Publication costs are funded by the National Key R&D Program of China (2017YFC0112000) and the National Science Foundation Program of China (81627803, 61501030, 61672099).

Author information




SS and YJ conceived and conducted the experiments; SS, DC, CY and AD analyzed the results and wrote the paper; YJ, AD, SH, HY and WY reviewed the manuscript and provided many thoughtful suggestions to improve the manuscript. All authors read and approved the final manuscript.

Corresponding author

Correspondence to Jian Yang.

Ethics declarations

Ethics approval and consent to participate

The study was conducted in accordance with the Declaration of Helsinki, and was approved by the local (Peking Union Medical College Hospital) ethics committee. Informed consent to participate in the study was obtained from all participants. Data access was granted in the context of project National Key R&D Program of China (2017YFC0112000) and the National Science Foundation Program of China (81627803, 61501030, 61672099), where the authors’ institutions participate.

Consent for publication

Not applicable.

Competing interests

The authors declare that they have no competing interests.

Additional information

Publisher’s Note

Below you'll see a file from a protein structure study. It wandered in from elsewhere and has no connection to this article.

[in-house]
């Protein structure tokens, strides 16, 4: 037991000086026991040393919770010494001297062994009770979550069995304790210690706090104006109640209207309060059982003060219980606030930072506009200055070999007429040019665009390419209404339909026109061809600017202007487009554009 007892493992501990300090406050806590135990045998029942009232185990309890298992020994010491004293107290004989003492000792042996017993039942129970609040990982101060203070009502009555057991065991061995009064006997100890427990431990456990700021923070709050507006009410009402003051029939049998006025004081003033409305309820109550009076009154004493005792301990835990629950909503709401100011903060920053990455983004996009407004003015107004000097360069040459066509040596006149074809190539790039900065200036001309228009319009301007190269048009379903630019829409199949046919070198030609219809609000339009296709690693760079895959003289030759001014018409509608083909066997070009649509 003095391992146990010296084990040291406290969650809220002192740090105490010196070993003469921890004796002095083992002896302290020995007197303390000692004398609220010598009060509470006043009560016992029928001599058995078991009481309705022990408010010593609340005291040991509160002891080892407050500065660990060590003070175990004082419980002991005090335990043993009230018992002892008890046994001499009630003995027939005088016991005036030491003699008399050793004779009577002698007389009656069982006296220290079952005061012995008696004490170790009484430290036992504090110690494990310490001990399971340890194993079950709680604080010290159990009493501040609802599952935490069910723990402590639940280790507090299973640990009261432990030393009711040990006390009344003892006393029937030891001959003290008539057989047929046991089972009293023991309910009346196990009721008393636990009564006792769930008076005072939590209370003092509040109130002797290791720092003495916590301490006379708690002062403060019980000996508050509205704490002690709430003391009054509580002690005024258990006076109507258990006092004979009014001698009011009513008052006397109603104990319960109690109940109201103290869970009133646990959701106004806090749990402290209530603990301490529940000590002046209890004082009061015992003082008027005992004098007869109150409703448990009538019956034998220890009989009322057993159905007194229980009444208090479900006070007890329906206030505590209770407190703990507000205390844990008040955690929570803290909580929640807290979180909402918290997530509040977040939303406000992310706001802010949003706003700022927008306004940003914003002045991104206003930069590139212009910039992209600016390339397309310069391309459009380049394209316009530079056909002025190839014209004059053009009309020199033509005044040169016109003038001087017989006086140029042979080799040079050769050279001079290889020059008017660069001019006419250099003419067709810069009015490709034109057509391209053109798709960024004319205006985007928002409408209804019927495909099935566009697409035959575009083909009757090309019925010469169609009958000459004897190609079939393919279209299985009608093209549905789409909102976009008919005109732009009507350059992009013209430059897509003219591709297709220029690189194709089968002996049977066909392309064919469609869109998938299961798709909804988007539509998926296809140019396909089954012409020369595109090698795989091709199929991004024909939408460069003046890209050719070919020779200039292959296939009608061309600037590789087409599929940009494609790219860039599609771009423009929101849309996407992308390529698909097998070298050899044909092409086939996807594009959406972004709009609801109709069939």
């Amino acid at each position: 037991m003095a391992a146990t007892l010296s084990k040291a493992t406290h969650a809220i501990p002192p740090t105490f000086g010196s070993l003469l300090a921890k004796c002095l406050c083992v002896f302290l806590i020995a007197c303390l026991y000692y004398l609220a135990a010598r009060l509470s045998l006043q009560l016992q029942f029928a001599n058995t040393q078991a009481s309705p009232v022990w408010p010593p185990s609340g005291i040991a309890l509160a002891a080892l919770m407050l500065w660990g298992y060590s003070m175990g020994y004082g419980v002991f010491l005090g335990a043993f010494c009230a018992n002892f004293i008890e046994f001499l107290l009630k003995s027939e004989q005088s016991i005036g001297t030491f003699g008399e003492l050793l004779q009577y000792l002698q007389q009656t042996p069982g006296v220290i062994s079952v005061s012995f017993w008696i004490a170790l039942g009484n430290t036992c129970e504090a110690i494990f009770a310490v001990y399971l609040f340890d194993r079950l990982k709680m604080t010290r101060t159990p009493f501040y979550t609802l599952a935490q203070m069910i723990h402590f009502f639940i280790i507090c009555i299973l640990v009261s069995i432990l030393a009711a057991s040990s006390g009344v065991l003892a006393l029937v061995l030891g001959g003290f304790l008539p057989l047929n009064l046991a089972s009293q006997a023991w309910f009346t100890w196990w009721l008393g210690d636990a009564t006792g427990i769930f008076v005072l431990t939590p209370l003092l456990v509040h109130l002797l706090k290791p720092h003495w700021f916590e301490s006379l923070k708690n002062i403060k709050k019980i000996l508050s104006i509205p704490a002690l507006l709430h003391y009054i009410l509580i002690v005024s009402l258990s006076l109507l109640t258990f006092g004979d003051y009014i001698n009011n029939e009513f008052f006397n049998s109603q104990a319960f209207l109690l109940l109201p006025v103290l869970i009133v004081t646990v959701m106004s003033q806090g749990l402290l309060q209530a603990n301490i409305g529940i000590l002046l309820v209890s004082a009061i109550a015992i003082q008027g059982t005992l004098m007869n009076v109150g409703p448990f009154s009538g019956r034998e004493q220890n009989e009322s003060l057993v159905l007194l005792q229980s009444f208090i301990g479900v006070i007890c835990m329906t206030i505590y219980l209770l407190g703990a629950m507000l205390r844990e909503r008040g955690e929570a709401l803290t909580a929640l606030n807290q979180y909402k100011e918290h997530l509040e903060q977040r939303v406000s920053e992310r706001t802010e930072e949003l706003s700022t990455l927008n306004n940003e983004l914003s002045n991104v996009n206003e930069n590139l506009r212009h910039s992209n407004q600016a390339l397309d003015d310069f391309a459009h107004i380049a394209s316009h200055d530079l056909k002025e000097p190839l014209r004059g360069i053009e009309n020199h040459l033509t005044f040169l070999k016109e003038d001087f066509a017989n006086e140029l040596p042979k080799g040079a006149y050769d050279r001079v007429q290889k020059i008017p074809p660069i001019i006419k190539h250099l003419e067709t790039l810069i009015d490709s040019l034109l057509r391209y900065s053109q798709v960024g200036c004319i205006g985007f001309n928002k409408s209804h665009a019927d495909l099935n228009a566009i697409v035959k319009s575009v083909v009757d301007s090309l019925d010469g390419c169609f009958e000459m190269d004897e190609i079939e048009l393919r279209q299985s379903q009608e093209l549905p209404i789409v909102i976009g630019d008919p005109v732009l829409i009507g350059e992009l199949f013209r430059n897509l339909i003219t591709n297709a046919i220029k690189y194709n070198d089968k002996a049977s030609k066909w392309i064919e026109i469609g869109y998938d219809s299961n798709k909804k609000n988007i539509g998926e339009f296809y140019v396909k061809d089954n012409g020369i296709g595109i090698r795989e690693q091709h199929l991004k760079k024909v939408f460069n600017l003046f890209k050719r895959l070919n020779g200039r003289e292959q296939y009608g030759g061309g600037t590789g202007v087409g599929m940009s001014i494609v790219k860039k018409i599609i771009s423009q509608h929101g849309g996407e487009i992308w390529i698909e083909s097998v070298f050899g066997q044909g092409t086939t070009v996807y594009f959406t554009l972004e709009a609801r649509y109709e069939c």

Springer Nature remains neutral with regard to jurisdictional claims in published maps and institutional affiliations.

Rights and permissions

Open Access This article is distributed under the terms of the Creative Commons Attribution 4.0 International License (, which permits unrestricted use, distribution, and reproduction in any medium, provided you give appropriate credit to the original author(s) and the source, provide a link to the Creative Commons license, and indicate if changes were made. The Creative Commons Public Domain Dedication waiver ( applies to the data made available in this article, unless otherwise stated.

Reprints and Permissions

About this article

Verify currency and authenticity via CrossMark

Cite this article

Song, S., Du, C., Chen, Y. et al. Inter/intra-frame constrained vascular segmentation in X-ray angiographic image sequence. BMC Med Inform Decis Mak 19, 270 (2019).

Download citation


  • X-ray angiographic image sequence
  • Vascular enhancement
  • Multi-feature
  • Vascular segmentation